Crude fell more than $3 on Tuesday as Goldman Sachs warned again of a price reversal and key forecasters said expensive oil could erode demand.
Oil extended its retreat from 32-month peaks reached early on Monday, with U.S. crude's 5.8 percent drop from Friday the biggest two-day percentage loss since May 2010, when the Greek and wider euro zone debt crises pressured commodities.
Oil led a broad commodities slump as Japan said its nuclear crisis was more severe than previously thought, rattling risk appetite and boosting U.S. Treasuries.
The industry group the American Petroleum Institute will release its oil data at 4:30 p.m. EDT.
Brent crude for May fell $3.06 to settle at $120.92 a barrel. The May Brent contract expires on Thursday.
U.S. May crude fell $3.67 to settle at $106.25.
"Fear of demand destruction is killing this market. There is a feeling that the recent rally lifted oil prices to unsustainable levels," said Phil Flynn, analyst at PFGBest Research in Chicago.
Sentiment was also diminished after two Saudi Arabia-based sources told Reuters that a lack of customer demand had forced the kingdom to throttle back production after a sharp increase in March to offset lost Libyan crude.
U.S. oil prices rallied above $113 on Monday, having jumped from an $83.85 low on February 15 in the wake of the ouster of Egypt's government and with unrest just beginning to spread in the region before engulfing Libya in a civil war.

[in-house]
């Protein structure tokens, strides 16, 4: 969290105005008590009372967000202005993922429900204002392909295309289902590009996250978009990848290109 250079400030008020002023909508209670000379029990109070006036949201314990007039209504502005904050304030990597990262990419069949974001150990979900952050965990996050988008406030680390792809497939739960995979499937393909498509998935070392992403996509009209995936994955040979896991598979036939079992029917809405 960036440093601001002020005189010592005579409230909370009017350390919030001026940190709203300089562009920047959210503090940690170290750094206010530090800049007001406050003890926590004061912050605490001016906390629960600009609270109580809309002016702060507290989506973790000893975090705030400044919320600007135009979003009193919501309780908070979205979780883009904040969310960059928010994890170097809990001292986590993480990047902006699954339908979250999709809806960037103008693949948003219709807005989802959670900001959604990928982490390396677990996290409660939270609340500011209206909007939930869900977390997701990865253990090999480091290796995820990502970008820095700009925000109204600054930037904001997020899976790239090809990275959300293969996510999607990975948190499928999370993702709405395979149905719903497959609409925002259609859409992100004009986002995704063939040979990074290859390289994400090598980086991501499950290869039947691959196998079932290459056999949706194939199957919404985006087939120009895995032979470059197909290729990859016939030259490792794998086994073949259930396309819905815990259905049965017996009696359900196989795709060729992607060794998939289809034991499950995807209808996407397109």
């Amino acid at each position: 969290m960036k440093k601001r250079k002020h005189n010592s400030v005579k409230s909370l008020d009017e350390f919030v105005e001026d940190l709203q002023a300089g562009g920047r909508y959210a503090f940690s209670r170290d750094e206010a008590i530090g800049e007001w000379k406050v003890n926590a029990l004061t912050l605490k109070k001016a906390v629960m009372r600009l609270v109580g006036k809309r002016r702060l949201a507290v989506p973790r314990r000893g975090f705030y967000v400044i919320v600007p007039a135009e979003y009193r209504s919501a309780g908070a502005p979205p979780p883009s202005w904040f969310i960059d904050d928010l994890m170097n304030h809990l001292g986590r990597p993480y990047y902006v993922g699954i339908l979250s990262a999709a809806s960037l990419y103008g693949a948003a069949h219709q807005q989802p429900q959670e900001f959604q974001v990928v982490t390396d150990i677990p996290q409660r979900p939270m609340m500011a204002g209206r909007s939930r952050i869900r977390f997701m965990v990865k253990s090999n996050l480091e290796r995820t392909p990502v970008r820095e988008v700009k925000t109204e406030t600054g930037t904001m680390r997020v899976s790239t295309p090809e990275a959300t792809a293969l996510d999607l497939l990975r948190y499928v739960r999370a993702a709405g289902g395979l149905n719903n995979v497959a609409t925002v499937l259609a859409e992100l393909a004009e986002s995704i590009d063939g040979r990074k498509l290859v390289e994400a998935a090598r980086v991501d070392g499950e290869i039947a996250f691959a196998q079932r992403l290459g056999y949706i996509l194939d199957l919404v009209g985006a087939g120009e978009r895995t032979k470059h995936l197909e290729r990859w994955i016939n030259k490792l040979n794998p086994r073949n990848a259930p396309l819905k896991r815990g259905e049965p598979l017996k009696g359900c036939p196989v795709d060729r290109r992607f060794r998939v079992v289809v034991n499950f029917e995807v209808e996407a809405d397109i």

In its second report in as many days, Goldman Sachs (GS.N) urged investors to book profits, and traders said many did.
Goldman expects Brent to fall toward $105 in coming months, the bank said in a note emailed to clients, after recommending on Monday that they close its trade on a basket of commodities that included U.S. crude.
Weekly oil inventory reports will offer a fresh snapshot of U.S. demand and stockpiles. Analysts surveyed on Tuesday expected crude stocks to have risen last week, with distillate stocks also up slightly and gasoline stocks lower.
High prices are beginning to dent oil demand growth, Western consuming nations' energy policy adviser the International Energy Agency said. Slowed economic growth could cause prices to correct, the IEA said.
OPEC kept its 2011 oil demand forecast steady in its monthly report, but said the group saw a risk that higher oil prices could dent demand for transport fuel.
A slightly higher demand growth forecast for 2011 came from the U.S. Energy Information Administration, but the EIA lowered its forecast of 2012 demand growth.
U.S. retail gasoline demand fell last week, with the four-week average down against the year-ago period in a reaction to sharp gains in pump prices, according to MasterCard Advisors' SpendingPulse weekly report.
Saudi Arabia pointing to slow demand as a factor in deciding to reverse its recent output hike was treated by investors as another sign of slack consumption.
Sources said Saudi Arabia had trimmed production by around 500,000 barrels per day to around 8.5 million bpd due to slow demand.
Demand in Japan remains in question as economic damage from last month's earthquake and tsunami is likely to be worse than first thought, the country's economics minister warned.
Threats to supply remained as Libya's conflict continued, as did opposition to current regimes in Yemen, Syria and other countries in the region.
France and Britain urged NATO to do more to stop Muammar Gaddafi's forces from bombarding civilians in Libya, even as Qatar said it had marketed 1.0 million barrels of crude on behalf of Libyan rebels.